Learning about electricity, the bright and colorful but not completely dumbed-down way?
February 11, 2006 5:55 PM   Subscribe

I'm looking for a book that teaches electricity well. The Mims book definitely doesn't cut it - I want something more along the lines of "The Way Things Work" in clarity and accessibility, but I still want it to actually teach the underlying math; i.e., I want it to show me the material in pictures and equations.

The seminar course I'm taking is using an absolutely awful textbook that I'm failing to learn anything of use from. (It's chock full of bad analogies, outright errors, and "magic numbers" that appear out of nowhere because it attempts to use just enough math to get by without "scaring people"... so numbers like 0.707 and 0.632 just appear out of nowhere without explanation all the time ... whereas if they were properly derived as sqrt(2)/2 and 1-e-1, they'd make sense in context...)

I want to learn the underlying physics of electricity, and continue on and learn about RC and RLC circuits, semiconductors, diodes, FETs, Op-Amps, gates, flip-flops, and assorted other components. Basically, in other words, I'm looking for a good electronics textbook.
posted by dmd to Science & Nature (10 answers total) 8 users marked this as a favorite
The Art of Electronics is very well spoken of. I have a copy but I purchased it after I'd graduated and worked in the field for 8 years so I can't really tell how good it is as an introductory text.
posted by substrate at 6:19 PM on February 11, 2006

The Art of Electronics was also what was recommended to me when I asked a prof "How can I learn electronics?"
posted by epugachev at 6:31 PM on February 11, 2006

Best answer: Well... Based on the way it is taught in engineering school, you are actually looking for about four textbooks.

The physics of electricity is taught in an electricity and magnetism course (sometimes even from a physics textbook). RC and RLC circuits is taught in a circuit theory course. Op-Amps diodes and FETs are taught in an electronics course. Flip-flops and gates are taught in a computer organization course.

All of the courses include more topics than you mention, but many topics can be ignored depending on your goals. Circuit theory is really a one course topic, the other three can be taken to great depth, even at the under-grad level. Finally, circuit theory is a prerequisite to electronics, and calculus is a prerequisite to all but the most basic understanding of any of it, otherwise they are actually quite independent topics.

I duno if that is helpful, but I thought I would offer some context. Finally, similar questions have been asked before:

fundamental understanding of AV electronics

I'm interested in learning electronics/electronics repair

I want to learn how to make simple electronics

Do Radio Shack's "50 in 1" electronic kits really teach EE skills?

what are some good resources to learn about basic electricity

And a couple of related, but more specific questions (well I've decided this doesn't really belong here, but since it is already typed out...):

Why are Capacitors so common in electrical circuits?

Why so many AC adapters?
posted by Chuckles at 8:31 PM on February 11, 2006 [1 favorite]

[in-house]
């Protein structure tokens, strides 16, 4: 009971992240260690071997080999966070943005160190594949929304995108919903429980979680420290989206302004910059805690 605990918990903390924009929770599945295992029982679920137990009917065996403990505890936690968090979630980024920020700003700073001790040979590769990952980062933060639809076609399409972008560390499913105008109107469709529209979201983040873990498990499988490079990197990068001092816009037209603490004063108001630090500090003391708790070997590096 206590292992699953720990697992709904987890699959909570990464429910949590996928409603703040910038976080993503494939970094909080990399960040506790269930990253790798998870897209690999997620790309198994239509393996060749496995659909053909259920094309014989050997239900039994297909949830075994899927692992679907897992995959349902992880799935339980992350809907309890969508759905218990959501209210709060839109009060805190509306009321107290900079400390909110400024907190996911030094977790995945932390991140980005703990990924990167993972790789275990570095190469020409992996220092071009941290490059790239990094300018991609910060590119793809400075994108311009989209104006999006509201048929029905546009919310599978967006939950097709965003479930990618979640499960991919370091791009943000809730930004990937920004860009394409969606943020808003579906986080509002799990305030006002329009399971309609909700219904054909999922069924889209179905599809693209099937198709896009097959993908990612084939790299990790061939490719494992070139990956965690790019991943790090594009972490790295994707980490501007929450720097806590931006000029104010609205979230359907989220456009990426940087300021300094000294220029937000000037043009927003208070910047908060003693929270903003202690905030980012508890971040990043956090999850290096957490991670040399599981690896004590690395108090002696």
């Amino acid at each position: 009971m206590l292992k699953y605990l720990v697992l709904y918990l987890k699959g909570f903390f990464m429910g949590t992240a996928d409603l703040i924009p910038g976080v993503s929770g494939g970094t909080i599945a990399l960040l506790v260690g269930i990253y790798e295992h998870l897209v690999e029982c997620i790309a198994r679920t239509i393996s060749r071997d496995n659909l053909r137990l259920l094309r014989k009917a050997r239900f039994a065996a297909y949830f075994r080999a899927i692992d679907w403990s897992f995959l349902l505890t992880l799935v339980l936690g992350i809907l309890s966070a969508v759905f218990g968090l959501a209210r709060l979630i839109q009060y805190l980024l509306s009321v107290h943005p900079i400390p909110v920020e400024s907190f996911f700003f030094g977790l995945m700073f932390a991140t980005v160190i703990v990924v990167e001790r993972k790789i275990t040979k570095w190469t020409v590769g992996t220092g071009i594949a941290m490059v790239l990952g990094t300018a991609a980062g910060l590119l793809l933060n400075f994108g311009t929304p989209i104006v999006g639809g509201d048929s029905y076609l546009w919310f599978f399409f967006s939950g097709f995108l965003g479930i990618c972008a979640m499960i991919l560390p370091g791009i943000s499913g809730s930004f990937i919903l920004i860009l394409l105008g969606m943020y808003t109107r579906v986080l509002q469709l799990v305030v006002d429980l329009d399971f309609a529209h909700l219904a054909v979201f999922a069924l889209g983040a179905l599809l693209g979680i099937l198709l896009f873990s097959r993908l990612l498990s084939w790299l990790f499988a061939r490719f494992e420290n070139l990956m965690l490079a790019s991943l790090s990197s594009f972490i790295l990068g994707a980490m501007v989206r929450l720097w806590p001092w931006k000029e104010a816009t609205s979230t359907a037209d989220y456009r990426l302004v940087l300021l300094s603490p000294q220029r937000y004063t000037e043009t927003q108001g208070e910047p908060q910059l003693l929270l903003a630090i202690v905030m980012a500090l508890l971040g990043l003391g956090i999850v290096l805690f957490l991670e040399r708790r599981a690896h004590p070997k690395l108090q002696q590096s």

I feel like eventually I will be called on to make the following more clear...

Yes, I know dmd isn't looking for a complete undergrad program. I think it is worthwhile understanding how the topics mentioned fit into a bigger picture, hence the above.
posted by Chuckles at 8:34 PM on February 11, 2006

I think you're going to be disappointed either way. If you want the no-holds-barred math and theory behind circuits you will need to get a college level text -- and believe me, there are a number of these. But none of them will have hardly any pictures, except for line drawings of schematics and graphs. I certainly wouldn't expect anything full-color. On the other end if you want pretty pictures of things you will have to expect it to be dumbed down considerably.
posted by Rhomboid at 9:02 PM on February 11, 2006

I like "Practical Electronics For Inventors" by Paul Scherz
posted by Triode at 10:57 PM on February 11, 2006

Thanks for collecting these threads, Chuckles. I've added the info to the Wiki.
posted by russilwvong at 11:04 PM on February 11, 2006

Ditto on Scherz's "Practical Electronics For Inventors". I only got it after 3 years of being an electrical engineering major, and I found it still made a bunch of concepts much simpler than they had originally been explained to me.

I also really like the pair of "Basic Electricity" and "Basic Electronics" from the naval training bureau. They're definitely out of date, but they've got a lot of good information, and go about things from a less math-intensive way (good for getting an intuitive feel for circuits).
posted by PaperDragon at 7:46 AM on February 12, 2006

This thread reminded me of something, I promised to review a book for the past year. I'm not ready to do a full review on it but I browsed through it last night. Introduction to Electrical Engineering provides an overview of many topics within electrical engineering. It's not going to go into huge depth but the chapters seem reasonable. It's composed of 5 parts that cover the bulk of the material most ee's are exposed to:
  1. Electrical Circuits
  2. Electronic Analog and Digital Systems
  3. Energy Systems
  4. Information Systems
  5. Basic Control Systems
I'll read through a couple of sections when I get some free time so I can really review it, but from glossing through it I wish I'd had this book as an additional resource when I was in undergrad.
posted by substrate at 7:48 AM on February 12, 2006

"I do not understand electricity and I do not wish to have it explained to me." -- James Thurber
posted by neuron at 7:24 PM on February 13, 2006

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